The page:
and this feature worked as expected. My riflestock was made to fit a Savage 110- or 112-series rifle. As an aside, I happened to be building a .338/378 Weatherby Magnum on a Savage 112 action. The barrel is a Douglas Double-X with a #8 contour and weighed 10 pounds before installing it onto the action. Needing a test platform from which to break in the barrel while I continued to work on the Richards MicroFit stock which will eventually go on the completed rifle, I called Choate Tool on two different occasions and left messages with the person who answered the phone to have a technician return my call. I explained that I wanted to know if the Ultimate Sniper could withstand the recoil from a .338/378 Weatherby Magnum. No one returned my call. This, in spite of the fact that I had identified myself, that John Plaster himself had been the one to have Choate Tool send me the stock for an evaluation of the product. I can only take it, when people don't return my calls, that they're not interested in talking to me and that, in this particular instance, they don't mind whether I blow up one of their stocks or not. Lacking the trepidation I probably should have possessed, I bolted the metal into the stock and headed for the range. I was merely interested in breaking in the barrel and not in testing my handloads for accuracy, so there was no need to attach a scope to the rifle.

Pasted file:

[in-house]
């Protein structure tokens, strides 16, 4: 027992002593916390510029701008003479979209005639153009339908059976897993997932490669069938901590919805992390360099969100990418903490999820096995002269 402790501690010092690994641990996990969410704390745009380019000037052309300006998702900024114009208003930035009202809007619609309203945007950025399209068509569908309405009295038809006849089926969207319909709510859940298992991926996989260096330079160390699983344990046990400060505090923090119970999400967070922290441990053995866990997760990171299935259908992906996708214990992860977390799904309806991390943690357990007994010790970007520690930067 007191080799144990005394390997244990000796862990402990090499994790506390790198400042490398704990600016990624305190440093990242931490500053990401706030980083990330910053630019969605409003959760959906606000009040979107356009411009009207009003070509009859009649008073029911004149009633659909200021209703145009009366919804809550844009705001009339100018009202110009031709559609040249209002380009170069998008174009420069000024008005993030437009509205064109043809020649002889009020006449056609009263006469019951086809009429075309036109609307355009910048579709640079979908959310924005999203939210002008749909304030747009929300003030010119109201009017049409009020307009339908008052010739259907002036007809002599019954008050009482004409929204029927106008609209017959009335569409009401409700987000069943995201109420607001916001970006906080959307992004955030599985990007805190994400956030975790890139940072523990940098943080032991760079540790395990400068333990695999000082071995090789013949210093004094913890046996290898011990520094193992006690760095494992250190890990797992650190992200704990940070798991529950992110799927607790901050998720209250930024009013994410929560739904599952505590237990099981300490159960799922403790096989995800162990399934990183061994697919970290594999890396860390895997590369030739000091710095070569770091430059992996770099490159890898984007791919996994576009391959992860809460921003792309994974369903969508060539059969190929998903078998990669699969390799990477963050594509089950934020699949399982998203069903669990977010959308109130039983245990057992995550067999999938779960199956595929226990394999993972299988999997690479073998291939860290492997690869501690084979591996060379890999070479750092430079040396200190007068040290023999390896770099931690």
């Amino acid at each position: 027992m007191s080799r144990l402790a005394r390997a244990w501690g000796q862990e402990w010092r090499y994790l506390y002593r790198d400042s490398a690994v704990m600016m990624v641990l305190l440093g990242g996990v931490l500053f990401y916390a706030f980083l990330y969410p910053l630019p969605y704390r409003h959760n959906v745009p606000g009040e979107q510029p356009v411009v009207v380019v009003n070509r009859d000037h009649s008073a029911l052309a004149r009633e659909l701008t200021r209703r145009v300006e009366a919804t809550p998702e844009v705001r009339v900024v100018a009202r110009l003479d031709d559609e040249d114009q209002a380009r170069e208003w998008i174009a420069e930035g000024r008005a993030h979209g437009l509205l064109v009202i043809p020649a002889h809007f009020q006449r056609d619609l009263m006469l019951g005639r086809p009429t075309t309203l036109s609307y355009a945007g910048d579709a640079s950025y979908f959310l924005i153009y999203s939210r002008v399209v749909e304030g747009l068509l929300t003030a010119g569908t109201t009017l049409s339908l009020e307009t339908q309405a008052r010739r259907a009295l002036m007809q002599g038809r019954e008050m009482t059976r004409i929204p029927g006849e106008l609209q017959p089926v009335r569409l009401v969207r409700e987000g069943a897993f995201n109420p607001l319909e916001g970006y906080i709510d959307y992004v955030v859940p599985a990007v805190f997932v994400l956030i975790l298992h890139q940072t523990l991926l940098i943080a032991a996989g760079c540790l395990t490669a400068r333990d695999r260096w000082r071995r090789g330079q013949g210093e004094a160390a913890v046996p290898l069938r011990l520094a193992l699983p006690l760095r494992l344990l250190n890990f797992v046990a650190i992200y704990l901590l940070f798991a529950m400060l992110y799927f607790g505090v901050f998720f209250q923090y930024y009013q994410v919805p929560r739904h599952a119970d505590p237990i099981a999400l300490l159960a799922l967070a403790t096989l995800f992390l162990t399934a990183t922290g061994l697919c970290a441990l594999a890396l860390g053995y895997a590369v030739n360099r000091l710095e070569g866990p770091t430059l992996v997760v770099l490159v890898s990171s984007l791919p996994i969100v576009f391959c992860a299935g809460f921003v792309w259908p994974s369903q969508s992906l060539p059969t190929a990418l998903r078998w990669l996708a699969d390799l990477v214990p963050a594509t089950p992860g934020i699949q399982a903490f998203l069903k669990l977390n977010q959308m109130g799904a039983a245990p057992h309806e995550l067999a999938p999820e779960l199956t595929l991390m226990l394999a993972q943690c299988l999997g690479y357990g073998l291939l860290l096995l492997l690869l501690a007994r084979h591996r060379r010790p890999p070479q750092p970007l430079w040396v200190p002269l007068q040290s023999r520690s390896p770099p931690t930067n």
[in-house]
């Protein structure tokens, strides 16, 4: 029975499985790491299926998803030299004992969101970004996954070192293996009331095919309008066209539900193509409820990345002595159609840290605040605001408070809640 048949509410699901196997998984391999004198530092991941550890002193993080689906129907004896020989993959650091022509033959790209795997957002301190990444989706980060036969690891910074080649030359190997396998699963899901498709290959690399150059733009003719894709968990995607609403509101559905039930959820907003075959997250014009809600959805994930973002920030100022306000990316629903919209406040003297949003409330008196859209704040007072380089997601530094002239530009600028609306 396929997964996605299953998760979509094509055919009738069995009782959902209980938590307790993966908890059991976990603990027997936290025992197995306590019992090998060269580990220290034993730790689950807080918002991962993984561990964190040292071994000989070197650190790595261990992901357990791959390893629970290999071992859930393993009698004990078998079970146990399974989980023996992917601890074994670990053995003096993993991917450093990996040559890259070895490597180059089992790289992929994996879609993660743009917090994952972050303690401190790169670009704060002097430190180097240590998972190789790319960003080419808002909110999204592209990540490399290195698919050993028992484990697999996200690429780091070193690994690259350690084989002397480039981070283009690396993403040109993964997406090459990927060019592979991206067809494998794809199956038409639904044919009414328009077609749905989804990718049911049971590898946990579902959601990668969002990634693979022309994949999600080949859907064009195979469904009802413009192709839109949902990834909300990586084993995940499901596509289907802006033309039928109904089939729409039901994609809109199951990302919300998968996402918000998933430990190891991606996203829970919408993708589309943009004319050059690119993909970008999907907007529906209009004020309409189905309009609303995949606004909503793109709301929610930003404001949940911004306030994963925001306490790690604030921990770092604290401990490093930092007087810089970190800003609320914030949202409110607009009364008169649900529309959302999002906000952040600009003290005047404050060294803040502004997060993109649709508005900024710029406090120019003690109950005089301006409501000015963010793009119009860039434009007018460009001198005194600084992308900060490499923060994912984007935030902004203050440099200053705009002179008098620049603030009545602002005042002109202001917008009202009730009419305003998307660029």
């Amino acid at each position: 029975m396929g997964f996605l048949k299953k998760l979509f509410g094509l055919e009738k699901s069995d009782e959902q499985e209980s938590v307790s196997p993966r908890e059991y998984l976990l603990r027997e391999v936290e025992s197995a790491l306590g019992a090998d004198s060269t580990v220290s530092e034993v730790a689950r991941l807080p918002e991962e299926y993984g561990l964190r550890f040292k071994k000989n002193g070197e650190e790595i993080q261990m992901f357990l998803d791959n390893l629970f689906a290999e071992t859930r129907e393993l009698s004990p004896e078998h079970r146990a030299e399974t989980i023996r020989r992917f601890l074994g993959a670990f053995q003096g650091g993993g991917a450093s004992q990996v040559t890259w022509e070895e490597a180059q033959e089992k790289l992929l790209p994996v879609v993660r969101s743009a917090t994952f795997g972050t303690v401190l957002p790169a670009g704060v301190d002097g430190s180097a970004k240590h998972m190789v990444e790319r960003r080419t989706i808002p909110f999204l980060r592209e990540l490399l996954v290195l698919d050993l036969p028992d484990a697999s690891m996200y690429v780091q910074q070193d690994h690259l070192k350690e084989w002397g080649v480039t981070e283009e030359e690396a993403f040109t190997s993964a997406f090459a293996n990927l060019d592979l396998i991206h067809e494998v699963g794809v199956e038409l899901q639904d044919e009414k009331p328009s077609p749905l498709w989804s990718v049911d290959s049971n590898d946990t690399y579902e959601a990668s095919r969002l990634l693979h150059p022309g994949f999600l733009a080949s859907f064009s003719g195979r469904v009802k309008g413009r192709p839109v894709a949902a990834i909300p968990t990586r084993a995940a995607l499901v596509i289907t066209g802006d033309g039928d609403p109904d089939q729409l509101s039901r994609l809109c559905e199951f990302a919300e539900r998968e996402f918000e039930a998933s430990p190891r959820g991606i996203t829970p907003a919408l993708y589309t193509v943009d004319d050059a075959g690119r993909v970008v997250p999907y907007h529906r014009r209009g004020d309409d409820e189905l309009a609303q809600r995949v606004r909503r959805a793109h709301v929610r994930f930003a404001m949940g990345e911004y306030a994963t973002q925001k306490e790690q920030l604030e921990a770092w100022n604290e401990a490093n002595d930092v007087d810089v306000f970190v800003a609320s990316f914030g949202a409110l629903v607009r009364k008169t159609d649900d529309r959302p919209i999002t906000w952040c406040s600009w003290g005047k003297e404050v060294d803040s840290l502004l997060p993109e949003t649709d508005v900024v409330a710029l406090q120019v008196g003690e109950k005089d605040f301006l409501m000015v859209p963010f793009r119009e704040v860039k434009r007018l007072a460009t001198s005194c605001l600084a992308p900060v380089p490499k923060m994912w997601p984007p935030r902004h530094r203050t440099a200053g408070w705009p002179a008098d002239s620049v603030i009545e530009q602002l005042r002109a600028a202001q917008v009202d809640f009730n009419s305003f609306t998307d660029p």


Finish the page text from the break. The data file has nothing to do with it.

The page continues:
With 117-grains of Hodgdon H50BMG powder underneath 300-grain Sierra Match King bullets, capped off by Federal 215M primers, I set up a bench at my gun range. Twenty exhilarating rounds later and after the usual shoot-clean-shoot ritual that is involved with such activity, I made two observations. First, the Ultimate Sniper stock was still intact. Second, so was I. Between the weight of the stock and the efficiency of the recoil pad, the stock absorbs recoil very well and I can honestly say the rifle was more comfortable to shoot than I had anticipated, so I think it's safe to say that shooters using any of the smaller magnums shouldn't have any problems.